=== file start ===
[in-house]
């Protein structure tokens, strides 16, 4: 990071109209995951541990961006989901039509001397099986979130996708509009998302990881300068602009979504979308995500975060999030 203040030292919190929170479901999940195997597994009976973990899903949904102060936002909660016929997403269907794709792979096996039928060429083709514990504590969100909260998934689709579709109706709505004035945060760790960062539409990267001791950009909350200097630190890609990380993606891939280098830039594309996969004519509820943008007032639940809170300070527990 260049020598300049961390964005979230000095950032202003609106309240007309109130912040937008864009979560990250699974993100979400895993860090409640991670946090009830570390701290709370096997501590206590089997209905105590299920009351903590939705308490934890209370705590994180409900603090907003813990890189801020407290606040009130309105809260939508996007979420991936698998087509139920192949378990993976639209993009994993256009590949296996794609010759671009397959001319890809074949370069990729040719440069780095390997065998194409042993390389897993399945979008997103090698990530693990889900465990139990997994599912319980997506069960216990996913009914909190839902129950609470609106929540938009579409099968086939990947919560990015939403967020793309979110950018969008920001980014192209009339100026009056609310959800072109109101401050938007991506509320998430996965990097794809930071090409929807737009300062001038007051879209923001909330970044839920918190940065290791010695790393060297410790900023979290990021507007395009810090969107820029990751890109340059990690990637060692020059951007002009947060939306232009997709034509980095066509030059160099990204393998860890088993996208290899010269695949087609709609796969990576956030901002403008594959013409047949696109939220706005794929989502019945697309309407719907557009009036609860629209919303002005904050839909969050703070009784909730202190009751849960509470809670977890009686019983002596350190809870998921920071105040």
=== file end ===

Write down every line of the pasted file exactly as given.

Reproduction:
[in-house]
């Protein structure tokens, strides 16, 4: 990071109209995951541990961006989901039509001397099986979130996708509009998302990881300068602009979504979308995500975060999030 203040030292919190929170479901999940195997597994009976973990899903949904102060936002909660016929997403269907794709792979096996039928060429083709514990504590969100909260998934689709579709109706709505004035945060760790960062539409990267001791950009909350200097630190890609990380993606891939280098830039594309996969004519509820943008007032639940809170300070527990 260049020598300049961390964005979230000095950032202003609106309240007309109130912040937008864009979560990250699974993100979400895993860090409640991670946090009830570390701290709370096997501590206590089997209905105590299920009351903590939705308490934890209370705590994180409900603090907003813990890189801020407290606040009130309105809260939508996007979420991936698998087509139920192949378990993976639209993009994993256009590949296996794609010759671009397959001319890809074949370069990729040719440069780095390997065998194409042993390389897993399945979008997103090698990530693990889900465990139990997994599912319980997506069960216990996913009914909190839902129950609470609106929540938009579409099968086939990947919560990015939403967020793309979110950018969008920001980014192209009339100026009056609310959800072109109101401050938007991506509320998430996965990097794809930071090409929807737009300062001038007051879209923001909330970044839920918190940065290791010695790393060297410790900023979290990021507007395009810090969107820029990751890109340059990690990637060692020059951007002009947060939306232009997709034509980095066509030059160099990204393998860890088993996208290899010269695949087609709609796969990576956030901002403008594959013409047949696109939220706005794929989502019945697309309407719907557009009036609860629209919303002005904050839909969050703070009784909730202190009751849960509470809670977890009686019983002596350190809870998921920071105040």